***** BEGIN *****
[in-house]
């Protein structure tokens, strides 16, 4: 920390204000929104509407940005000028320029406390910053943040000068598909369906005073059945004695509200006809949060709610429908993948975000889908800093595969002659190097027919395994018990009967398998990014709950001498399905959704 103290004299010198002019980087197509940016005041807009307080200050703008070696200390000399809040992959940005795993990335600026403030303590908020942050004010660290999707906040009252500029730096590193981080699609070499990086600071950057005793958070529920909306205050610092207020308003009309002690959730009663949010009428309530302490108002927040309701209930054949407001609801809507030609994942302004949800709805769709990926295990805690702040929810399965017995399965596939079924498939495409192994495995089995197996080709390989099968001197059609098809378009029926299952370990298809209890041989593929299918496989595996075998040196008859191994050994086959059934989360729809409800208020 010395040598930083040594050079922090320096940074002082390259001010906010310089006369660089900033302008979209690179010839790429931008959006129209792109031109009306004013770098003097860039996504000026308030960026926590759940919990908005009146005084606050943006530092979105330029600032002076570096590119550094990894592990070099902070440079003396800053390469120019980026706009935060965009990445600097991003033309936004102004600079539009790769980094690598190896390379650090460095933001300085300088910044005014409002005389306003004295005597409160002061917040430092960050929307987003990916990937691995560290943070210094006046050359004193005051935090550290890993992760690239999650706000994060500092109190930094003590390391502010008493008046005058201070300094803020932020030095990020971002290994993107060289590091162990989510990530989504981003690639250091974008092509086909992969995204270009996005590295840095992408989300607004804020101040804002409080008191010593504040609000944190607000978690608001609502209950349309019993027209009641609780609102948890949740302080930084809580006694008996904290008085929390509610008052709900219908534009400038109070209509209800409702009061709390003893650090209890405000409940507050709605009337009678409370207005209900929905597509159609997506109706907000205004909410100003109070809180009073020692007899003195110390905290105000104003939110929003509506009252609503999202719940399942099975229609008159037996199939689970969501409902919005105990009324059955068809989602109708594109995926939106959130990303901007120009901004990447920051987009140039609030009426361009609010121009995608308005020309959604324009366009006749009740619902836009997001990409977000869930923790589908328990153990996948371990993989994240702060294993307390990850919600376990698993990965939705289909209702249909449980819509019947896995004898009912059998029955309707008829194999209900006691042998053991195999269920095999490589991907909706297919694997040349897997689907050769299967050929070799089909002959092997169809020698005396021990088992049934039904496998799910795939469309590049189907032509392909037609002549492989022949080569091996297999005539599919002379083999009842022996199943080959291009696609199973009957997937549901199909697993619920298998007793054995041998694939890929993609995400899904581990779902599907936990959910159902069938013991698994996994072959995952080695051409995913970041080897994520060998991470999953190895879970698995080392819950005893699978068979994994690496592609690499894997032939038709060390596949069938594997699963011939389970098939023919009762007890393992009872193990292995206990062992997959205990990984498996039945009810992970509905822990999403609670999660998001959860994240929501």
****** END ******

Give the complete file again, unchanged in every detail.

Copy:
[in-house]
């Protein structure tokens, strides 16, 4: 920390204000929104509407940005000028320029406390910053943040000068598909369906005073059945004695509200006809949060709610429908993948975000889908800093595969002659190097027919395994018990009967398998990014709950001498399905959704 103290004299010198002019980087197509940016005041807009307080200050703008070696200390000399809040992959940005795993990335600026403030303590908020942050004010660290999707906040009252500029730096590193981080699609070499990086600071950057005793958070529920909306205050610092207020308003009309002690959730009663949010009428309530302490108002927040309701209930054949407001609801809507030609994942302004949800709805769709990926295990805690702040929810399965017995399965596939079924498939495409192994495995089995197996080709390989099968001197059609098809378009029926299952370990298809209890041989593929299918496989595996075998040196008859191994050994086959059934989360729809409800208020 010395040598930083040594050079922090320096940074002082390259001010906010310089006369660089900033302008979209690179010839790429931008959006129209792109031109009306004013770098003097860039996504000026308030960026926590759940919990908005009146005084606050943006530092979105330029600032002076570096590119550094990894592990070099902070440079003396800053390469120019980026706009935060965009990445600097991003033309936004102004600079539009790769980094690598190896390379650090460095933001300085300088910044005014409002005389306003004295005597409160002061917040430092960050929307987003990916990937691995560290943070210094006046050359004193005051935090550290890993992760690239999650706000994060500092109190930094003590390391502010008493008046005058201070300094803020932020030095990020971002290994993107060289590091162990989510990530989504981003690639250091974008092509086909992969995204270009996005590295840095992408989300607004804020101040804002409080008191010593504040609000944190607000978690608001609502209950349309019993027209009641609780609102948890949740302080930084809580006694008996904290008085929390509610008052709900219908534009400038109070209509209800409702009061709390003893650090209890405000409940507050709605009337009678409370207005209900929905597509159609997506109706907000205004909410100003109070809180009073020692007899003195110390905290105000104003939110929003509506009252609503999202719940399942099975229609008159037996199939689970969501409902919005105990009324059955068809989602109708594109995926939106959130990303901007120009901004990447920051987009140039609030009426361009609010121009995608308005020309959604324009366009006749009740619902836009997001990409977000869930923790589908328990153990996948371990993989994240702060294993307390990850919600376990698993990965939705289909209702249909449980819509019947896995004898009912059998029955309707008829194999209900006691042998053991195999269920095999490589991907909706297919694997040349897997689907050769299967050929070799089909002959092997169809020698005396021990088992049934039904496998799910795939469309590049189907032509392909037609002549492989022949080569091996297999005539599919002379083999009842022996199943080959291009696609199973009957997937549901199909697993619920298998007793054995041998694939890929993609995400899904581990779902599907936990959910159902069938013991698994996994072959995952080695051409995913970041080897994520060998991470999953190895879970698995080392819950005893699978068979994994690496592609690499894997032939038709060390596949069938594997699963011939389970098939023919009762007890393992009872193990292995206990062992997959205990990984498996039945009810992970509905822990999403609670999660998001959860994240929501």